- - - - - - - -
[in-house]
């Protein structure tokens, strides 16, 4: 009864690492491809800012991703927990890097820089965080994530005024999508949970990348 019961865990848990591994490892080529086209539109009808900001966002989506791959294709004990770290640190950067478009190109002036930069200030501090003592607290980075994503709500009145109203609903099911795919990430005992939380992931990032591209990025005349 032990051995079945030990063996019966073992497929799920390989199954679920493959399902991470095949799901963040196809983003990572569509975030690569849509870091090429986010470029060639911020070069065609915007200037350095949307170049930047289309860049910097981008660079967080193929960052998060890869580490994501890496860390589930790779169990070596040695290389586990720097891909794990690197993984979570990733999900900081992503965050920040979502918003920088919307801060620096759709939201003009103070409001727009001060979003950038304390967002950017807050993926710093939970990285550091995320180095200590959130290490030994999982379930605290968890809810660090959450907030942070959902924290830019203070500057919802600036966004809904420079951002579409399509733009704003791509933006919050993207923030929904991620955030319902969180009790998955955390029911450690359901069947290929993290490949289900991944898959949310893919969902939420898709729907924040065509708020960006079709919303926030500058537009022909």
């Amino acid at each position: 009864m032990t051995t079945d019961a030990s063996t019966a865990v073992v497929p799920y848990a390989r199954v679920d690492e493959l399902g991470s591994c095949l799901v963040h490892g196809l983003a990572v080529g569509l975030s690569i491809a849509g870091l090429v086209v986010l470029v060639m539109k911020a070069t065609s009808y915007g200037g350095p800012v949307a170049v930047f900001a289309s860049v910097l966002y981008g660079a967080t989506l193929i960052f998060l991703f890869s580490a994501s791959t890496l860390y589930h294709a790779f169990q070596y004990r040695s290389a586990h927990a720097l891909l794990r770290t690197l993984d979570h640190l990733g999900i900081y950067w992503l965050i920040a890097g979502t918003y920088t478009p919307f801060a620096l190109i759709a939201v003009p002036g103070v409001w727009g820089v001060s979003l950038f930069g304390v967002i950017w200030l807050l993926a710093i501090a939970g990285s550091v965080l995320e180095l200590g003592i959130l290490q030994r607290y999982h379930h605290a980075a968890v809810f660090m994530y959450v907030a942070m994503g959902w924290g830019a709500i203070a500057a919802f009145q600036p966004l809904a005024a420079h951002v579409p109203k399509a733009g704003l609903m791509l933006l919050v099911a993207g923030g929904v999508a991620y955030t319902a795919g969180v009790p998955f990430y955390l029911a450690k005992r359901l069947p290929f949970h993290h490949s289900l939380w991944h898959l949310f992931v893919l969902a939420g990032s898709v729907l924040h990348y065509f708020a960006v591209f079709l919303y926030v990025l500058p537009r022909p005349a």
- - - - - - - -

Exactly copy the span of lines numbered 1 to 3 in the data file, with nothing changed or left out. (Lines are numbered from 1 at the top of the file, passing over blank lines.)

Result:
[in-house]
């Protein structure tokens, strides 16, 4: 009864690492491809800012991703927990890097820089965080994530005024999508949970990348 019961865990848990591994490892080529086209539109009808900001966002989506791959294709004990770290640190950067478009190109002036930069200030501090003592607290980075994503709500009145109203609903099911795919990430005992939380992931990032591209990025005349 032990051995079945030990063996019966073992497929799920390989199954679920493959399902991470095949799901963040196809983003990572569509975030690569849509870091090429986010470029060639911020070069065609915007200037350095949307170049930047289309860049910097981008660079967080193929960052998060890869580490994501890496860390589930790779169990070596040695290389586990720097891909794990690197993984979570990733999900900081992503965050920040979502918003920088919307801060620096759709939201003009103070409001727009001060979003950038304390967002950017807050993926710093939970990285550091995320180095200590959130290490030994999982379930605290968890809810660090959450907030942070959902924290830019203070500057919802600036966004809904420079951002579409399509733009704003791509933006919050993207923030929904991620955030319902969180009790998955955390029911450690359901069947290929993290490949289900991944898959949310893919969902939420898709729907924040065509708020960006079709919303926030500058537009022909």
């Amino acid at each position: 009864m032990t051995t079945d019961a030990s063996t019966a865990v073992v497929p799920y848990a390989r199954v679920d690492e493959l399902g991470s591994c095949l799901v963040h490892g196809l983003a990572v080529g569509l975030s690569i491809a849509g870091l090429v086209v986010l470029v060639m539109k911020a070069t065609s009808y915007g200037g350095p800012v949307a170049v930047f900001a289309s860049v910097l966002y981008g660079a967080t989506l193929i960052f998060l991703f890869s580490a994501s791959t890496l860390y589930h294709a790779f169990q070596y004990r040695s290389a586990h927990a720097l891909l794990r770290t690197l993984d979570h640190l990733g999900i900081y950067w992503l965050i920040a890097g979502t918003y920088t478009p919307f801060a620096l190109i759709a939201v003009p002036g103070v409001w727009g820089v001060s979003l950038f930069g304390v967002i950017w200030l807050l993926a710093i501090a939970g990285s550091v965080l995320e180095l200590g003592i959130l290490q030994r607290y999982h379930h605290a980075a968890v809810f660090m994530y959450v907030a942070m994503g959902w924290g830019a709500i203070a500057a919802f009145q600036p966004l809904a005024a420079h951002v579409p109203k399509a733009g704003l609903m791509l933006l919050v099911a993207g923030g929904v999508a991620y955030t319902a795919g969180v009790p998955f990430y955390l029911a450690k005992r359901l069947p290929f949970h993290h490949s289900l939380w991944h898959l949310f992931v893919l969902a939420g990032s898709v729907l924040h990348y065509f708020a960006v591209f079709l919303y926030v990025l500058p537009r022909p005349a």